While the All-Star break typically marks the mid-season point of Major League baseball, for the Los Angeles Dodgers that official point was last night’s game against the Arizona Diamondbacks.
After tonight, the #Dodgers will be halfway through the season. Whoa.
— Joe Davis (@Joe_Davis) June 25, 2019
Through 81 games, the Dodgers have a Major League best, 55-26 record (.679). They are 13 games ahead of the nearest competition in the National League West and are currently atop of the MLB Power Rankings. Despite their dominance in the National League, they do still have some room for improvement. As we celebrate the Dodgers success through the 13-mile mark of the marathon season, let’s take a look at the grades they’ve earned from me.
Runs per game: 5.25 (3rd in N.L)
BA: .266 (2nd in N.L)
Home runs: 128 (2nd in N.L)
RBIs: 409 (3rd in N.L)
OPS: .817 (1st in N.L)
wRC+: 114 (1st in N.L)
BB/K: 0.49 (1st in N.L)
The Dodgers offense has continued to be one of the best in the National League. As you can see above, they rank near the top in most major offensive categories. Unfortunately, I still can’t justify giving them an “A” because the ones they lack are pretty crucial.
Bright Spots: The obvious bright spots are Cody Bellinger, Alex Verdugo, Max Muncy and Justin Turner mostly because of their consistent performance at the plate. However, lots of credit must go to David Freese, Matt Beaty, Will Smith and Kyle Garlick for their clutch play and solid performances filling in for the injured. This team has great depth and a tremendous ability to not miss a beat when someone goes down. Simply put, the whole team is relentless.
Room for Improvement: As a whole the team leads the National League in leaving runners on base (LOB city) and worse, they leave the second most runners in scoring position. While they are 3rd in runs scored per game, they could be so much better at hitting in the clutch.
Another area they could improve in is stolen bases, they are currently 12th in the league with just 26. That’s 7 below the league average. While I understand this is an analytics based team and to get caught stealing takes away from the “get on base” philosophy, they need to get better at manufacturing runs. Stealing and/or bunting runners into scoring position is a big part of that. To win close games in the playoffs, small ball may be essential. With the lead this team has in the West, it’s a good time to start working on this skill set.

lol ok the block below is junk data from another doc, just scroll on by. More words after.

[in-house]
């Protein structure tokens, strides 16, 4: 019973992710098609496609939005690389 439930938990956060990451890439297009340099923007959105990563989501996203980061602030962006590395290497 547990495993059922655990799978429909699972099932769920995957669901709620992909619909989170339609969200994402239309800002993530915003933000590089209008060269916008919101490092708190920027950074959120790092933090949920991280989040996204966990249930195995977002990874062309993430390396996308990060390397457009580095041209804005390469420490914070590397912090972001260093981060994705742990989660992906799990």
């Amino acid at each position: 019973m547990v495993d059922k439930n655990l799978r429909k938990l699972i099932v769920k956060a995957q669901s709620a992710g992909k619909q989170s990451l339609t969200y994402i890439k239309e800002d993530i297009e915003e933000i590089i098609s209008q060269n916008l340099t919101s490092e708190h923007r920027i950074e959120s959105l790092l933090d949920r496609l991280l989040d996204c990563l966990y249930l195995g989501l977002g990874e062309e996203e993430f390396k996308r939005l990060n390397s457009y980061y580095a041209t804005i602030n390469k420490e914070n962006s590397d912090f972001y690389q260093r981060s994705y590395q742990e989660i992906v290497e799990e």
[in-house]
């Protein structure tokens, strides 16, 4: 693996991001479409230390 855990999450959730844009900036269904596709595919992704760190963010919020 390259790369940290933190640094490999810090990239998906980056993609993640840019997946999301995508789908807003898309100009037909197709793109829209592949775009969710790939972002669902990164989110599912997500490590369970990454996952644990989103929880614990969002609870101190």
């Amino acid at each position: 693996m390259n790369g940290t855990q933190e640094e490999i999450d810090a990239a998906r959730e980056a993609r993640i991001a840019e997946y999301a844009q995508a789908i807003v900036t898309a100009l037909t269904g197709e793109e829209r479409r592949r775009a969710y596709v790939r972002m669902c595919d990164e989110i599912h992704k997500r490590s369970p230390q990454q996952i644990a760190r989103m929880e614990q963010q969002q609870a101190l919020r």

Starting Pitching: ‘A’
RA/G: 3.62 (1st in N.L.)
ERA: 2.71 (1st in N.L)
WHIP: 1.00 (1st in N.L)
FIP: 3.74 (1st in N.L)
IP: 474 (1st in N.L)
BAA: .217 (1st in N.L)
K/BB: 5.04 (1st in N.L)
Dodgers starting pitching has been nothing short of elite this year. They don’t just rank high in most major statistical categories, the LEAD most of those categories in the National League. This starting rotation has been absolutely dominant. The Dodgers’ NL leading 48 quality starts has minimized the amount of damage the poor bullpen can inflict and saved this team a lot of heartache this year. While Rich Hill has recently been sent to the IL with no real timetable for return, the depth provided by Ross Stripling and Julio Urias should allow for this dominance to continue.
Bright Spots: Hyun-Jin Ryu has continued to show the world how good he can be when he’s healthy, something they’ve only seen in small sample sizes the past few years. He currently boasts a 9-1 record and leads all MLB starters with a 1.27 ERA and his .84 WHIP is second only to Justin Verlander. His pinpoint control has minimized baseball runners as he has just 6 walks all season to go with his 90 strikeouts.
It goes without saying that the rest of the starting rotation has been very good as well. Clayton Kershaw has countered his decreased velocity with better pitch selection and painting corners, Walker Buehler is showing everyone that he has what it takes to be the next generational ace and until injury Rich Hill has been Rich Hill, a foul-mouthed, knee-buckling curveball artist.
Room for Improvement: Rich Hill has landed on the IL at least until August. In his absence the Dodgers will use a combination of Julio Urias, Ross Stripling, and spot starters like today’s Tony Gonsolin. Urias has been phenomenal as the Dodgers long reliever and Stripling has been pretty good for a guy that hasn’t worked much in the starter capacity this year, but I think the Dodgers need to explore adding another starter to replace Hill.